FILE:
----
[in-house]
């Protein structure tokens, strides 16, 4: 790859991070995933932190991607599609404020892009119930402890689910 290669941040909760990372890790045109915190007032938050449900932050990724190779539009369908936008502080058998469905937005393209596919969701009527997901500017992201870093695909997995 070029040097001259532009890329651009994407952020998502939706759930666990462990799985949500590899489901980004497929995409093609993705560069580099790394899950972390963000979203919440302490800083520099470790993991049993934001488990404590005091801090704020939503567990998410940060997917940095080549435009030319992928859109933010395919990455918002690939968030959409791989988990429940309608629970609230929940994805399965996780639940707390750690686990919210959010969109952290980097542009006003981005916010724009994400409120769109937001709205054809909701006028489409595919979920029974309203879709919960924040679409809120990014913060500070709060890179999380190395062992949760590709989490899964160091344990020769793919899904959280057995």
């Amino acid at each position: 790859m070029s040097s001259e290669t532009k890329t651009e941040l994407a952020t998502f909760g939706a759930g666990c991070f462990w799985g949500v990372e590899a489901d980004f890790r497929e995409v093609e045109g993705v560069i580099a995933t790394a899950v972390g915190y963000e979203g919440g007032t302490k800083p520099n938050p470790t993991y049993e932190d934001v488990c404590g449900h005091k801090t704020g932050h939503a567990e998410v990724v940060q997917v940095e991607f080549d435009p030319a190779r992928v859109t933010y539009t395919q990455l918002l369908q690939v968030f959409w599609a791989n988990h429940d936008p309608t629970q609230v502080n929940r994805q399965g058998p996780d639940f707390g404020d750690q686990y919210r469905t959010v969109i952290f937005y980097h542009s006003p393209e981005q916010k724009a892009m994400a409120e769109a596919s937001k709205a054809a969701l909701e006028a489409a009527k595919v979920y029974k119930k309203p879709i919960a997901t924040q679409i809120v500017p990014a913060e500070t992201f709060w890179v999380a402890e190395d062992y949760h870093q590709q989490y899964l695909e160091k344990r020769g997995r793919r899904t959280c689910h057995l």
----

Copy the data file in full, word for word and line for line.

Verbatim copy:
[in-house]
């Protein structure tokens, strides 16, 4: 790859991070995933932190991607599609404020892009119930402890689910 290669941040909760990372890790045109915190007032938050449900932050990724190779539009369908936008502080058998469905937005393209596919969701009527997901500017992201870093695909997995 070029040097001259532009890329651009994407952020998502939706759930666990462990799985949500590899489901980004497929995409093609993705560069580099790394899950972390963000979203919440302490800083520099470790993991049993934001488990404590005091801090704020939503567990998410940060997917940095080549435009030319992928859109933010395919990455918002690939968030959409791989988990429940309608629970609230929940994805399965996780639940707390750690686990919210959010969109952290980097542009006003981005916010724009994400409120769109937001709205054809909701006028489409595919979920029974309203879709919960924040679409809120990014913060500070709060890179999380190395062992949760590709989490899964160091344990020769793919899904959280057995």
């Amino acid at each position: 790859m070029s040097s001259e290669t532009k890329t651009e941040l994407a952020t998502f909760g939706a759930g666990c991070f462990w799985g949500v990372e590899a489901d980004f890790r497929e995409v093609e045109g993705v560069i580099a995933t790394a899950v972390g915190y963000e979203g919440g007032t302490k800083p520099n938050p470790t993991y049993e932190d934001v488990c404590g449900h005091k801090t704020g932050h939503a567990e998410v990724v940060q997917v940095e991607f080549d435009p030319a190779r992928v859109t933010y539009t395919q990455l918002l369908q690939v968030f959409w599609a791989n988990h429940d936008p309608t629970q609230v502080n929940r994805q399965g058998p996780d639940f707390g404020d750690q686990y919210r469905t959010v969109i952290f937005y980097h542009s006003p393209e981005q916010k724009a892009m994400a409120e769109a596919s937001k709205a054809a969701l909701e006028a489409a009527k595919v979920y029974k119930k309203p879709i919960a997901t924040q679409i809120v500017p990014a913060e500070t992201f709060w890179v999380a402890e190395d062992y949760h870093q590709q989490y899964l695909e160091k344990r020769g997995r793919r899904t959280c689910h057995l």